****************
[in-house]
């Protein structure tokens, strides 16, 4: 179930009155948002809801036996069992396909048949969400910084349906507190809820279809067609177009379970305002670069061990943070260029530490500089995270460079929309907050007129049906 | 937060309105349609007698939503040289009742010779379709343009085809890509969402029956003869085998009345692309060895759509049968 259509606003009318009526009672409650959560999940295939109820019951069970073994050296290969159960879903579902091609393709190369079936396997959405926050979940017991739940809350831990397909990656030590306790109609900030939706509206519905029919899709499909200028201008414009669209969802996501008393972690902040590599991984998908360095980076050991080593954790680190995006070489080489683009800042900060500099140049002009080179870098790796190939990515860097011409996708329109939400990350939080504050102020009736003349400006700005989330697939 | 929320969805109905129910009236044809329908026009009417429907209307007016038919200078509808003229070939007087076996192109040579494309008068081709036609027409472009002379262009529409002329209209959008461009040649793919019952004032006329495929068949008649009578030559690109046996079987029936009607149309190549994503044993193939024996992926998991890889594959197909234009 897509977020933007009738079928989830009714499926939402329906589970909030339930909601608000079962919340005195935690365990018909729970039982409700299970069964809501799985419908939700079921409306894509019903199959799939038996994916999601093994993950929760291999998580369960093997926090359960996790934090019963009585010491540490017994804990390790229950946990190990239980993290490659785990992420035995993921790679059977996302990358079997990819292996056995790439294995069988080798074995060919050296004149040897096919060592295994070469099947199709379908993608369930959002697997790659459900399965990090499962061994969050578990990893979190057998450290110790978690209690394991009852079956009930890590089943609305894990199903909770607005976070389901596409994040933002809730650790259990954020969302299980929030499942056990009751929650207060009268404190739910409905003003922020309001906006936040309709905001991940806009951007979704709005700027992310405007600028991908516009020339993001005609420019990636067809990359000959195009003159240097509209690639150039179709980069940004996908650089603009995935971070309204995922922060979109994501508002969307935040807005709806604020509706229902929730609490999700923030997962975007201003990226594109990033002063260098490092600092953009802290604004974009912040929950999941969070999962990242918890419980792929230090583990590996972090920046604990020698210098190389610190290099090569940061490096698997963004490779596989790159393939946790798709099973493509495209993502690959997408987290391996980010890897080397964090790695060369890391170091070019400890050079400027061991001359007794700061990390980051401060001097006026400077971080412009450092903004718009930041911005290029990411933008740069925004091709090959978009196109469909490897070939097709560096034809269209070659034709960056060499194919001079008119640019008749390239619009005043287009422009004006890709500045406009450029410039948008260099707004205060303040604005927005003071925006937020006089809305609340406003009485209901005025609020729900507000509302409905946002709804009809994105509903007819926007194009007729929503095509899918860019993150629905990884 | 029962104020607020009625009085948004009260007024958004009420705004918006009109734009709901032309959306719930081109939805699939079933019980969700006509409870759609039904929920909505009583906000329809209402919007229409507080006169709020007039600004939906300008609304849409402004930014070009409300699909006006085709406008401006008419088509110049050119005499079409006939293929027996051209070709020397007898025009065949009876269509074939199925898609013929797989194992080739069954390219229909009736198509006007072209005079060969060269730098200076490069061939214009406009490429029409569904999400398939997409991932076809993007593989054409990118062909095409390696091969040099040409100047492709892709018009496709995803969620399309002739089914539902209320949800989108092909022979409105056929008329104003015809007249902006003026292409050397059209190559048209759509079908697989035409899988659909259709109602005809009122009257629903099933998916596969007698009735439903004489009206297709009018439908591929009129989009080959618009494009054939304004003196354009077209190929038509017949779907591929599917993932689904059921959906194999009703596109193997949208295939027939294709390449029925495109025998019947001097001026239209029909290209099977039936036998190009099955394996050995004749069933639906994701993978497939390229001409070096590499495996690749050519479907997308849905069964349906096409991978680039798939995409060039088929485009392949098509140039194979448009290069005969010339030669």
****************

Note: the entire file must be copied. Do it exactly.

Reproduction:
[in-house]
């Protein structure tokens, strides 16, 4: 179930009155948002809801036996069992396909048949969400910084349906507190809820279809067609177009379970305002670069061990943070260029530490500089995270460079929309907050007129049906 | 937060309105349609007698939503040289009742010779379709343009085809890509969402029956003869085998009345692309060895759509049968 259509606003009318009526009672409650959560999940295939109820019951069970073994050296290969159960879903579902091609393709190369079936396997959405926050979940017991739940809350831990397909990656030590306790109609900030939706509206519905029919899709499909200028201008414009669209969802996501008393972690902040590599991984998908360095980076050991080593954790680190995006070489080489683009800042900060500099140049002009080179870098790796190939990515860097011409996708329109939400990350939080504050102020009736003349400006700005989330697939 | 929320969805109905129910009236044809329908026009009417429907209307007016038919200078509808003229070939007087076996192109040579494309008068081709036609027409472009002379262009529409002329209209959008461009040649793919019952004032006329495929068949008649009578030559690109046996079987029936009607149309190549994503044993193939024996992926998991890889594959197909234009 897509977020933007009738079928989830009714499926939402329906589970909030339930909601608000079962919340005195935690365990018909729970039982409700299970069964809501799985419908939700079921409306894509019903199959799939038996994916999601093994993950929760291999998580369960093997926090359960996790934090019963009585010491540490017994804990390790229950946990190990239980993290490659785990992420035995993921790679059977996302990358079997990819292996056995790439294995069988080798074995060919050296004149040897096919060592295994070469099947199709379908993608369930959002697997790659459900399965990090499962061994969050578990990893979190057998450290110790978690209690394991009852079956009930890590089943609305894990199903909770607005976070389901596409994040933002809730650790259990954020969302299980929030499942056990009751929650207060009268404190739910409905003003922020309001906006936040309709905001991940806009951007979704709005700027992310405007600028991908516009020339993001005609420019990636067809990359000959195009003159240097509209690639150039179709980069940004996908650089603009995935971070309204995922922060979109994501508002969307935040807005709806604020509706229902929730609490999700923030997962975007201003990226594109990033002063260098490092600092953009802290604004974009912040929950999941969070999962990242918890419980792929230090583990590996972090920046604990020698210098190389610190290099090569940061490096698997963004490779596989790159393939946790798709099973493509495209993502690959997408987290391996980010890897080397964090790695060369890391170091070019400890050079400027061991001359007794700061990390980051401060001097006026400077971080412009450092903004718009930041911005290029990411933008740069925004091709090959978009196109469909490897070939097709560096034809269209070659034709960056060499194919001079008119640019008749390239619009005043287009422009004006890709500045406009450029410039948008260099707004205060303040604005927005003071925006937020006089809305609340406003009485209901005025609020729900507000509302409905946002709804009809994105509903007819926007194009007729929503095509899918860019993150629905990884 | 029962104020607020009625009085948004009260007024958004009420705004918006009109734009709901032309959306719930081109939805699939079933019980969700006509409870759609039904929920909505009583906000329809209402919007229409507080006169709020007039600004939906300008609304849409402004930014070009409300699909006006085709406008401006008419088509110049050119005499079409006939293929027996051209070709020397007898025009065949009876269509074939199925898609013929797989194992080739069954390219229909009736198509006007072209005079060969060269730098200076490069061939214009406009490429029409569904999400398939997409991932076809993007593989054409990118062909095409390696091969040099040409100047492709892709018009496709995803969620399309002739089914539902209320949800989108092909022979409105056929008329104003015809007249902006003026292409050397059209190559048209759509079908697989035409899988659909259709109602005809009122009257629903099933998916596969007698009735439903004489009206297709009018439908591929009129989009080959618009494009054939304004003196354009077209190929038509017949779907591929599917993932689904059921959906194999009703596109193997949208295939027939294709390449029925495109025998019947001097001026239209029909290209099977039936036998190009099955394996050995004749069933639906994701993978497939390229001409070096590499495996690749050519479907997308849905069964349906096409991978680039798939995409060039088929485009392949098509140039194979448009290069005969010339030669």